It’s been nearly a year since Hurricane Sandy pummeled New Jersey. Yet many residents still do not have the answers they need to rebuild their homes—from mortgage companies, from insurers, from the federal government, and from others associated with restoration efforts.
Why? Who’s to blame? Finding answers to those questions is proving difficult, given the multitude of agencies, including at the state level, involved in the effort. One private entity, in particular, has been the target of criticism in recent weeks.
Residents’ frustrations poured out in emotional speeches yesterday, with witnesses fighting back to tears, as they appeared before two legislative committees during a third public hearing held in the Statehouse Annex on efforts to rebuild after the storm.
Lawmakers shared in the frustration. Legislators were miffed that two prominent Christie administration officials they had invited to the joint hearing — Marc Fenzer, executive director of the Governor’s Office of Recovery and Rebuilding, and Department of Community Affairs Commissioner Richard Constable — failed to show, making it the second time that has happened during legislative hearings on the issue.
The two officials are deeply involved in state efforts to rebuild after the storm, and lawmakers hoped they might bring some clarity and transparency to the rebuilding efforts, an expressed aim of many of who attended the hearing.
“Both declined, which I find very disturbing,” said Sen. Bob Smith (D-Middlesex), chairman of the Senate Environment and Energy Committee. Other members of the panel expressed similar thoughts, as did members of the Assembly Environment Committee.
“No one knows anything,” added Sen. James Whelan (D-Atlantic). ” No one knows what the rules are. There are tens of thousands of people banging their heads against the wall.”
Many homeowners and business people echoed those concerns at the hearing.
“Nobody showed any kind of compassion, said Kathleen Fisher, whose home in Ventnor was flooded during the storm. She told the committee of her continuing inability to get information from the Federal Emergency Management Agency or from an out-of-state private contractor that was hired by the state to administer a $600 million Reconstruction, Rehabilitation, Elevation and Mitigation Program.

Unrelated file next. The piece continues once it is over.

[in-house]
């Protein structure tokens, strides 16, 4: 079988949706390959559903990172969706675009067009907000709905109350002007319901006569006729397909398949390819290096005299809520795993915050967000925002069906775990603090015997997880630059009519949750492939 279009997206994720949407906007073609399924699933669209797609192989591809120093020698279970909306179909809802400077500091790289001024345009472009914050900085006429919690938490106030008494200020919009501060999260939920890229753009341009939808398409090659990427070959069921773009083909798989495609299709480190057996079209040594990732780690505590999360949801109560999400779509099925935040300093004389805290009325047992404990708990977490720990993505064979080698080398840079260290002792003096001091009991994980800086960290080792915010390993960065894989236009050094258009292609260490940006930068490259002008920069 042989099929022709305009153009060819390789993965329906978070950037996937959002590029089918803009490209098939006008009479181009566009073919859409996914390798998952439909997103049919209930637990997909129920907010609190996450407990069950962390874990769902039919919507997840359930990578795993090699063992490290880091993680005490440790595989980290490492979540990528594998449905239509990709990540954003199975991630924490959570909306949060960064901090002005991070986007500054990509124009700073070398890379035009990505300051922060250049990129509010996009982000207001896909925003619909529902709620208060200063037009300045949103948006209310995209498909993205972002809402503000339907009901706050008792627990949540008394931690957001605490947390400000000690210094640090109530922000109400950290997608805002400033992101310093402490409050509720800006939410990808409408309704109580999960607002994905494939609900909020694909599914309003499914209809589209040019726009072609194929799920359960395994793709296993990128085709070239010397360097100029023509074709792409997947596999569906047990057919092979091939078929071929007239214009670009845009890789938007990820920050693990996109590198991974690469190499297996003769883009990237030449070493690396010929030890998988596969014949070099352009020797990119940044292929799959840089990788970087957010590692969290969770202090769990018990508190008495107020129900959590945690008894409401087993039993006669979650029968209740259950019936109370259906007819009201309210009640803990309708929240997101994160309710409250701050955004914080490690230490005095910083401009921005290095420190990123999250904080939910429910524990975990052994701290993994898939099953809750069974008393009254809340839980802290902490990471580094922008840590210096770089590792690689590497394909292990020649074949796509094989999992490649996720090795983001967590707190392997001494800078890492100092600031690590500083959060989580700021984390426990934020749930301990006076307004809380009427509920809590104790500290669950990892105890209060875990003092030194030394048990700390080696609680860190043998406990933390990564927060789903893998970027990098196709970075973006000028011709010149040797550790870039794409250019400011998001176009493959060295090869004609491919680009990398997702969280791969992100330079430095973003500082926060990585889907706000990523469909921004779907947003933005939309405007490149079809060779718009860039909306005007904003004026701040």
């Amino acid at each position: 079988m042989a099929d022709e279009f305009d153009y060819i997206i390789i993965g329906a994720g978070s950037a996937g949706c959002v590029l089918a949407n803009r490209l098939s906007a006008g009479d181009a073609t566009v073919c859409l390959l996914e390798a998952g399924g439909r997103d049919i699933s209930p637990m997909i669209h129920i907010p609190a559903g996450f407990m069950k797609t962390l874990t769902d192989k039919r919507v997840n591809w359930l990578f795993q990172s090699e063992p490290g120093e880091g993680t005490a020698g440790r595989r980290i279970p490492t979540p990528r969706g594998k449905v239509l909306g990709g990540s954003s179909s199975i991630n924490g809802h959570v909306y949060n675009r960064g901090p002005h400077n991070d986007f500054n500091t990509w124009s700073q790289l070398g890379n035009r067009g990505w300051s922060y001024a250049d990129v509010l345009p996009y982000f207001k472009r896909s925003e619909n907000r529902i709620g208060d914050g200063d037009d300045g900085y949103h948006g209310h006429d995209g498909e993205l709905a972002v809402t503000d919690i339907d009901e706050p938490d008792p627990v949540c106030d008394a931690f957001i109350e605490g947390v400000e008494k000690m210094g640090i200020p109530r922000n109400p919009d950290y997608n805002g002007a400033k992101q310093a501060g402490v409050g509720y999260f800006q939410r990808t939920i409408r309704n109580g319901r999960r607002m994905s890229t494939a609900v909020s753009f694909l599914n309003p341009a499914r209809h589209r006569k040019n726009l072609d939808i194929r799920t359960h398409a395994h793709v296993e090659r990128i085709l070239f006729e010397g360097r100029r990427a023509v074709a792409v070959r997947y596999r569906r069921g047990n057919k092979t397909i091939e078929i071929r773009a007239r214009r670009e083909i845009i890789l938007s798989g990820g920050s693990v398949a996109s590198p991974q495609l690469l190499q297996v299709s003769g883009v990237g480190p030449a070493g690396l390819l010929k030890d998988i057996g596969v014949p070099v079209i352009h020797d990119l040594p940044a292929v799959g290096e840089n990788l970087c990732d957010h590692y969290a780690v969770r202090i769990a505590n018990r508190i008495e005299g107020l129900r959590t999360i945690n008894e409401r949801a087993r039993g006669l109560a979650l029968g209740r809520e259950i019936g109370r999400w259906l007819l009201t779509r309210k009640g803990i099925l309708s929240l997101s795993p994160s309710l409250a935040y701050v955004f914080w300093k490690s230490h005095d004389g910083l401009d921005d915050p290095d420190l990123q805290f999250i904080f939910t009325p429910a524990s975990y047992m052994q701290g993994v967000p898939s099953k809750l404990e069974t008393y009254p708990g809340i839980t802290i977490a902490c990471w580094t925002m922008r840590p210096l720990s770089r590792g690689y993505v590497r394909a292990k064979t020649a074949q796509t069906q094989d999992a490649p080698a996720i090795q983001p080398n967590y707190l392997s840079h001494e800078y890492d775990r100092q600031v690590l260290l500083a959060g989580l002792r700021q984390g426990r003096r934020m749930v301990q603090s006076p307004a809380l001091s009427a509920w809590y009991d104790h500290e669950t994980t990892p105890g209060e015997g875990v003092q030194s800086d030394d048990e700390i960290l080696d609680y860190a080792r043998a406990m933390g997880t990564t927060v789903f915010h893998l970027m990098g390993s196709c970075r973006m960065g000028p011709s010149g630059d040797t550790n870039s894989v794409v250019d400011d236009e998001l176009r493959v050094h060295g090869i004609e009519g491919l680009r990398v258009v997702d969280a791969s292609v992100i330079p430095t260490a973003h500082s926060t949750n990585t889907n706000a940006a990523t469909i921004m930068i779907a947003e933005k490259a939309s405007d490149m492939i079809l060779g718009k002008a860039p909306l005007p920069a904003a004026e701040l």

“We get different answers from everyone we spoke with,” Fisher told the committee.
Joanne Gwin, a Toms River resident, returned to her home from vacation early in November after the storm to find two cars, her first floor, and all her possessions destroyed by flooding. “Today, we are no closer to moving back to our home than on Nov. 2,” she said.
Others criticized mortgage companies for offering divergent views on offering new loans to rebuild homes, accused insurance companies of low-balling policy holders on what their coverage supposedly offered, and expressed frustration over efforts to learn whether they qualified for grants from a private contractor overseeing rebuilding efforts.
The private contractor, Louisiana-based Hammerman & Gainer Inc., was hired by the state in May, but has yet to dispense any grant money, according to Smith. “Not one dollar of the $600 million has been distributed,” he said. “It speaks for itself.”
Others on the committee, however, blamed the federal government, particularly the U.S. Housing and Urban Development.
“It’s very difficult dealing with HUD,” argued state Sen. Jennifer Beck (R-Monmouth), who represents a district along the Jersey Shore that was hit especially hard by Sandy. “HUD has slowed this process to a crawl,” Beck said, also blaming the agency for problems with restoration efforts along the Gulf Coast after Hurricane Katrina.
Staci Berger, executive director of the nonprofit Housing & Community Development Network of New Jersey, disagreed. Berger contended that not all of the problems with restoration efforts should be laid at HUD’s doorstep, arguing that the federal agency has given states much latitude in deciding how Sandy recovery funds should be spent.
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